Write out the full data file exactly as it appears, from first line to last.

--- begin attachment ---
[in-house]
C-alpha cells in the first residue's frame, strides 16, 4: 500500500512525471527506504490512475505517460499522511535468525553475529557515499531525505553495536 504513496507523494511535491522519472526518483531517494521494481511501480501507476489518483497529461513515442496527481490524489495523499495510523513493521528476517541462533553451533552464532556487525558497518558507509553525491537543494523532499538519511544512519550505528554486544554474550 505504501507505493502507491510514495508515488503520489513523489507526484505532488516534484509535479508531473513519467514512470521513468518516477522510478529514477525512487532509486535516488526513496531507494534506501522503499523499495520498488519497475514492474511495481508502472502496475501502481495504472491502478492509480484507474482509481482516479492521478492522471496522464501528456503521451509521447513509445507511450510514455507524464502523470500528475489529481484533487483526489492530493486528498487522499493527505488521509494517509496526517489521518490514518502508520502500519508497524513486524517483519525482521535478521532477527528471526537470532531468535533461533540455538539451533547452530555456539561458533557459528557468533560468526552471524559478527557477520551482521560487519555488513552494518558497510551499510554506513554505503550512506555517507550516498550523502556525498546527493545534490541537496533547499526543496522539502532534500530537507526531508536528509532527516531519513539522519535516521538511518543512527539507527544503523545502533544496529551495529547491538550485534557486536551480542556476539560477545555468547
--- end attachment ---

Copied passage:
[in-house]
C-alpha cells in the first residue's frame, strides 16, 4: 500500500512525471527506504490512475505517460499522511535468525553475529557515499531525505553495536 504513496507523494511535491522519472526518483531517494521494481511501480501507476489518483497529461513515442496527481490524489495523499495510523513493521528476517541462533553451533552464532556487525558497518558507509553525491537543494523532499538519511544512519550505528554486544554474550 505504501507505493502507491510514495508515488503520489513523489507526484505532488516534484509535479508531473513519467514512470521513468518516477522510478529514477525512487532509486535516488526513496531507494534506501522503499523499495520498488519497475514492474511495481508502472502496475501502481495504472491502478492509480484507474482509481482516479492521478492522471496522464501528456503521451509521447513509445507511450510514455507524464502523470500528475489529481484533487483526489492530493486528498487522499493527505488521509494517509496526517489521518490514518502508520502500519508497524513486524517483519525482521535478521532477527528471526537470532531468535533461533540455538539451533547452530555456539561458533557459528557468533560468526552471524559478527557477520551482521560487519555488513552494518558497510551499510554506513554505503550512506555517507550516498550523502556525498546527493545534490541537496533547499526543496522539502532534500530537507526531508536528509532527516531519513539522519535516521538511518543512527539507527544503523545502533544496529551495529547491538550485534557486536551480542556476539560477545555468547